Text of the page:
Estate planning at its core is all about preparing assets for distribution to your loved ones after you pass away. But when you are contemplating your legacy, you have to consider what may happen while you are still alive.
With this in mind you should be apprised of all of your options. You never know what the future holds, and though you may have a reasonable expectation that you will have sufficient liquidity, it is possible that circumstances outside your control could throw a fly in the ointment.
We all found this out when the economic meltdown of 2008 took hold. A lot of individuals who thought that they were thoroughly prepared for retirement received a heavy blow. But when things like this happen, you simply have to improvise and take advantage of whatever solutions may be available to you. One of these is the home equity conversion mortgage or HECM.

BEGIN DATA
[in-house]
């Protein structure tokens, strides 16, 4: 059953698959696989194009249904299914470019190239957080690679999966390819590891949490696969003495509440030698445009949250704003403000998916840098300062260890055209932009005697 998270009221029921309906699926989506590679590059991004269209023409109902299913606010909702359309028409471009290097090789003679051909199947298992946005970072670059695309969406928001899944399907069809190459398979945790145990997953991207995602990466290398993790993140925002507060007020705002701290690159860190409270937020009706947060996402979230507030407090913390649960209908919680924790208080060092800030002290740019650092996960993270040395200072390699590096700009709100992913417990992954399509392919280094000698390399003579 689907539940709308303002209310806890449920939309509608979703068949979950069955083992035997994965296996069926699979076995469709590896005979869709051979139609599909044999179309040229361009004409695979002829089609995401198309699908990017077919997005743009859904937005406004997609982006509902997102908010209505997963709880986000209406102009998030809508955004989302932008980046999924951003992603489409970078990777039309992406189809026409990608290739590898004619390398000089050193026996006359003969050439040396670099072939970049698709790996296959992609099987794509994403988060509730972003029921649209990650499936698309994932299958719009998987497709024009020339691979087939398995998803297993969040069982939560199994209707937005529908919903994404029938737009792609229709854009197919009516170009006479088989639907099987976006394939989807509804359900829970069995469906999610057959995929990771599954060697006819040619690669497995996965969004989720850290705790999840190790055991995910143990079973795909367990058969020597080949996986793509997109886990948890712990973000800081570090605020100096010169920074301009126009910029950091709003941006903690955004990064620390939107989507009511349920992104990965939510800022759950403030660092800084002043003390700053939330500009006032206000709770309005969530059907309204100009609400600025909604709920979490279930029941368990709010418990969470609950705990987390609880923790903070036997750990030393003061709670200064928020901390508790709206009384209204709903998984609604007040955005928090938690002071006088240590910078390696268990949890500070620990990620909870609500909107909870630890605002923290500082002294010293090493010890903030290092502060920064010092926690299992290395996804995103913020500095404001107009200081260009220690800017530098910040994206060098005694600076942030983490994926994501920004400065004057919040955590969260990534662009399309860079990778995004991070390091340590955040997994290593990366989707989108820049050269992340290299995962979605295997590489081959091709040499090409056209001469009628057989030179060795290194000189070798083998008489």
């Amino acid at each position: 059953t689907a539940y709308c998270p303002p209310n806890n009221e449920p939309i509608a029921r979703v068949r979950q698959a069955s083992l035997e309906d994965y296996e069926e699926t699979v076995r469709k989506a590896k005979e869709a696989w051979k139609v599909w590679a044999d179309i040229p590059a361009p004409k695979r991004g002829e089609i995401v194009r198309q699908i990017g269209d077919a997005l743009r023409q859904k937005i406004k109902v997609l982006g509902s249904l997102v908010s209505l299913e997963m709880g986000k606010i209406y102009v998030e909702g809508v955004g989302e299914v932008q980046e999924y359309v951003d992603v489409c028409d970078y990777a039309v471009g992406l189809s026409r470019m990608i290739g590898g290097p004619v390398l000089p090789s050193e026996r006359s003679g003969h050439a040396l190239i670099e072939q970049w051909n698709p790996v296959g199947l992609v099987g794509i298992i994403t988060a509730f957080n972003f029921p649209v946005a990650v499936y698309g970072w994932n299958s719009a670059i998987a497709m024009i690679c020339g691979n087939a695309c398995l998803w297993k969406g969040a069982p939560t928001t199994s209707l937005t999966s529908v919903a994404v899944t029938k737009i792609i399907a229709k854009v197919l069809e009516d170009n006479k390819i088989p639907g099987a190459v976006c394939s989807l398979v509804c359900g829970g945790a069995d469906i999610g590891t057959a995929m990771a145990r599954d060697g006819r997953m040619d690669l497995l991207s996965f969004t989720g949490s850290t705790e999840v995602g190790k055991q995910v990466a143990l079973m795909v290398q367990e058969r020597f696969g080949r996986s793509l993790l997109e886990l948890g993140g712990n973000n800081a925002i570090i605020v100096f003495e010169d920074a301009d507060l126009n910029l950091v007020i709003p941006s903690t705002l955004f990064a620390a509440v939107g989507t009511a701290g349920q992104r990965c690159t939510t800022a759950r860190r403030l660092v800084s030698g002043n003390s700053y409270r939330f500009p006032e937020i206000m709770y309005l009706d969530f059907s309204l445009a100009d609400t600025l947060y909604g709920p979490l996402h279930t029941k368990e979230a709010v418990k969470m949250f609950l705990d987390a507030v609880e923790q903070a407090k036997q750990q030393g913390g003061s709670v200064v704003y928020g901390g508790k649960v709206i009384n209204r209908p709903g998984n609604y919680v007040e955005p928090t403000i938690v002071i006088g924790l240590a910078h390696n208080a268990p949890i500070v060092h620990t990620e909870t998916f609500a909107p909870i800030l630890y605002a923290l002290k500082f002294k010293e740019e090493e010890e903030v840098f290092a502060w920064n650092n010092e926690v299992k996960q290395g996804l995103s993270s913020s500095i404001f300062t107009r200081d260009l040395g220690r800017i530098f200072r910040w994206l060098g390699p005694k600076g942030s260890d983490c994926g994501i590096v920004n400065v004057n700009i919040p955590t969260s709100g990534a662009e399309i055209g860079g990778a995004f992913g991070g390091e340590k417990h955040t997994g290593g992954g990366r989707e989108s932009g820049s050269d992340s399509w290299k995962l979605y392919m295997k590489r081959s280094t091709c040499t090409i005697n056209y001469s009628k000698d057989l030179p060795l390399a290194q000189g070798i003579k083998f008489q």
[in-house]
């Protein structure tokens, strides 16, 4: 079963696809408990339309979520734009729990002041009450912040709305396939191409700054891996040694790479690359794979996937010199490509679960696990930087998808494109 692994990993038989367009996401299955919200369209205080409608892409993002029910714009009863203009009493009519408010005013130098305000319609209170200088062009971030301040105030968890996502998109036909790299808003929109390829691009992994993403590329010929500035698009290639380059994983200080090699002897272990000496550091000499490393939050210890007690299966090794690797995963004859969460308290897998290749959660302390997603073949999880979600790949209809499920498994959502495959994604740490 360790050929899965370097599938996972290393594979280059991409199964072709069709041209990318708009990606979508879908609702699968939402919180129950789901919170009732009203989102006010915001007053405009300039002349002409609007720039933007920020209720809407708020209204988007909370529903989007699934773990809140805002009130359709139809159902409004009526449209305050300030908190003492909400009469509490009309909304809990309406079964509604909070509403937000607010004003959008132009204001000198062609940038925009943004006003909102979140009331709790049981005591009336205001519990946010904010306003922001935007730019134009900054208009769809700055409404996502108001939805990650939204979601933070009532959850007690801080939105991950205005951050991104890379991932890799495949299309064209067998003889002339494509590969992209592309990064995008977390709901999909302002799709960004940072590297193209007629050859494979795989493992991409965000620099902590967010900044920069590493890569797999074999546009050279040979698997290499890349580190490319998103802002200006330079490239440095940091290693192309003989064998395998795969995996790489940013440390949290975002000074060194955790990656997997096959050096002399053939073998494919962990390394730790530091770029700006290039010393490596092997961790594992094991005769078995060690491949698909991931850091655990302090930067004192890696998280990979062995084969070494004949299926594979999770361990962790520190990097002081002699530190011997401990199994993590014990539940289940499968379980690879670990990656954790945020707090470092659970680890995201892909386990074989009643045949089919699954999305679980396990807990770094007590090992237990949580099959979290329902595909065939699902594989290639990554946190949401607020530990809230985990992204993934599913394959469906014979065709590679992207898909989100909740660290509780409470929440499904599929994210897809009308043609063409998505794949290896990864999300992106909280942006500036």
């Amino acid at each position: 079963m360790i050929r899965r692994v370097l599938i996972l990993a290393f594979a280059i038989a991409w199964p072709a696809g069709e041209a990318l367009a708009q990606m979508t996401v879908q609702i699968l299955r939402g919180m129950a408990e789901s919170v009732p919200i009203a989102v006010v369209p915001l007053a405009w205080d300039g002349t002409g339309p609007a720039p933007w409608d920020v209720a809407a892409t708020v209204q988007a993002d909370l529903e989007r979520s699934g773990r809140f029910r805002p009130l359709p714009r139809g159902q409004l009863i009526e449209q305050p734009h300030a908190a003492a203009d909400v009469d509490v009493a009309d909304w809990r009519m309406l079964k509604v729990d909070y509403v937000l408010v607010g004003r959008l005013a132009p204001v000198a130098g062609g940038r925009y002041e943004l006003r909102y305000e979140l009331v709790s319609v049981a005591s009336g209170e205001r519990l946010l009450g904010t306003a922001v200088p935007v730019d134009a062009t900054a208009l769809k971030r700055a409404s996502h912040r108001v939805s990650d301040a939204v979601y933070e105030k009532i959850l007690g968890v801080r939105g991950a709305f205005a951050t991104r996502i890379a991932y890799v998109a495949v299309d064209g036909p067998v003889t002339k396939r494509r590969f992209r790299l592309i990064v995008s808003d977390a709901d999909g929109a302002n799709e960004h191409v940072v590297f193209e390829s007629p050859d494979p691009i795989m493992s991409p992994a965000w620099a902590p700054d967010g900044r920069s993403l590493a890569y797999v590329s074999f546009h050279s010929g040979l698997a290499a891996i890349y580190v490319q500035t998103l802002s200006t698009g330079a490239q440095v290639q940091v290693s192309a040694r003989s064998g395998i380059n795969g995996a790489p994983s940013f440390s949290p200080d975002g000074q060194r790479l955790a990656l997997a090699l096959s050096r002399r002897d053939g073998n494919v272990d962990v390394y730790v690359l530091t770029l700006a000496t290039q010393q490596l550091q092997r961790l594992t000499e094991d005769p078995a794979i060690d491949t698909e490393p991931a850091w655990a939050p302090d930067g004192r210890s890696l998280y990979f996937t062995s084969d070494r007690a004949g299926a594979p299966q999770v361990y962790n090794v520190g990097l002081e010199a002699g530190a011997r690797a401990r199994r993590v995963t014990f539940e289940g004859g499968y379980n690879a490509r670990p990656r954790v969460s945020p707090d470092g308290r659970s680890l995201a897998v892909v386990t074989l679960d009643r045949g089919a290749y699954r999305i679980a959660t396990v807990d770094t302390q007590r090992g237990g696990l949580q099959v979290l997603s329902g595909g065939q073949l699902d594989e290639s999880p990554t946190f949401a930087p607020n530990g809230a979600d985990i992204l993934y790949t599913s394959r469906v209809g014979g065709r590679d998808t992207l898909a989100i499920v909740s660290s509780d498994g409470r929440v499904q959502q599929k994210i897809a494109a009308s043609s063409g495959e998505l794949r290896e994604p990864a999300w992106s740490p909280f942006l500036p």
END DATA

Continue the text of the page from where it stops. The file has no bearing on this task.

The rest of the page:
These are reverse mortgages that are federally insured, so you know that they are legitimate. Of course this does not mean that they do not come with costs, which is something you have to consider.
The lender gains equity in your home, and in return it provides you with an influx of cash. To qualify you must be at least 62 years of age and have significant equity in your home. You must also live in the home; if you move voluntarily, the loan becomes due. The mortgage is also due and payable on your death.
Many people will sell the home to pay off the debt when it does in fact become due and then pocket the remainder. However, you are not required to sell the home if you or your heirs can pay off the debt in some other way.
This solution is not for everyone, but in appropriate cases, it is an option that is available to senior homeowners and it is something to you might consider, after consultation with a financial advisor, should you find yourself in need of liquidity at some point in time.